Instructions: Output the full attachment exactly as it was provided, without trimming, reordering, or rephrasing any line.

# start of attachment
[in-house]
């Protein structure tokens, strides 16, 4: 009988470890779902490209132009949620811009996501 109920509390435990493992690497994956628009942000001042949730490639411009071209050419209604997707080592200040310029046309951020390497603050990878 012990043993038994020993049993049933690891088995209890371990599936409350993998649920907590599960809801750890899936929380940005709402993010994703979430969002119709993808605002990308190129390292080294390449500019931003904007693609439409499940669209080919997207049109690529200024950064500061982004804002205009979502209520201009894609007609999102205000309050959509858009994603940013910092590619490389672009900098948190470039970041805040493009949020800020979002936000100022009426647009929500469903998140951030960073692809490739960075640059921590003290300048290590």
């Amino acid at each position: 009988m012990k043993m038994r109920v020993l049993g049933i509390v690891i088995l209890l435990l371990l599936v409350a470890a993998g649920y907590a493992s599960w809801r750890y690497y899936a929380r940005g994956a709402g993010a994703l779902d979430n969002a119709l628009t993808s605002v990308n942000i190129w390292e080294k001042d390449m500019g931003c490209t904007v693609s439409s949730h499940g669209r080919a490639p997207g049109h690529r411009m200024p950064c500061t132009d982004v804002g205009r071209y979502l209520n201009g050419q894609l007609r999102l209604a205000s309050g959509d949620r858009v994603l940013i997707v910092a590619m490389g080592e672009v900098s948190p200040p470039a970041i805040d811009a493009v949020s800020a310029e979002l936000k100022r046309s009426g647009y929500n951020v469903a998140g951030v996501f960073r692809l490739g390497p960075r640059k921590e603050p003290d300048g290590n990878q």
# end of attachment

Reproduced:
[in-house]
């Protein structure tokens, strides 16, 4: 009988470890779902490209132009949620811009996501 109920509390435990493992690497994956628009942000001042949730490639411009071209050419209604997707080592200040310029046309951020390497603050990878 012990043993038994020993049993049933690891088995209890371990599936409350993998649920907590599960809801750890899936929380940005709402993010994703979430969002119709993808605002990308190129390292080294390449500019931003904007693609439409499940669209080919997207049109690529200024950064500061982004804002205009979502209520201009894609007609999102205000309050959509858009994603940013910092590619490389672009900098948190470039970041805040493009949020800020979002936000100022009426647009929500469903998140951030960073692809490739960075640059921590003290300048290590």
């Amino acid at each position: 009988m012990k043993m038994r109920v020993l049993g049933i509390v690891i088995l209890l435990l371990l599936v409350a470890a993998g649920y907590a493992s599960w809801r750890y690497y899936a929380r940005g994956a709402g993010a994703l779902d979430n969002a119709l628009t993808s605002v990308n942000i190129w390292e080294k001042d390449m500019g931003c490209t904007v693609s439409s949730h499940g669209r080919a490639p997207g049109h690529r411009m200024p950064c500061t132009d982004v804002g205009r071209y979502l209520n201009g050419q894609l007609r999102l209604a205000s309050g959509d949620r858009v994603l940013i997707v910092a590619m490389g080592e672009v900098s948190p200040p470039a970041i805040d811009a493009v949020s800020a310029e979002l936000k100022r046309s009426g647009y929500n951020v469903a998140g951030v996501f960073r692809l490739g390497p960075r640059k921590e603050p003290d300048g290590n990878q």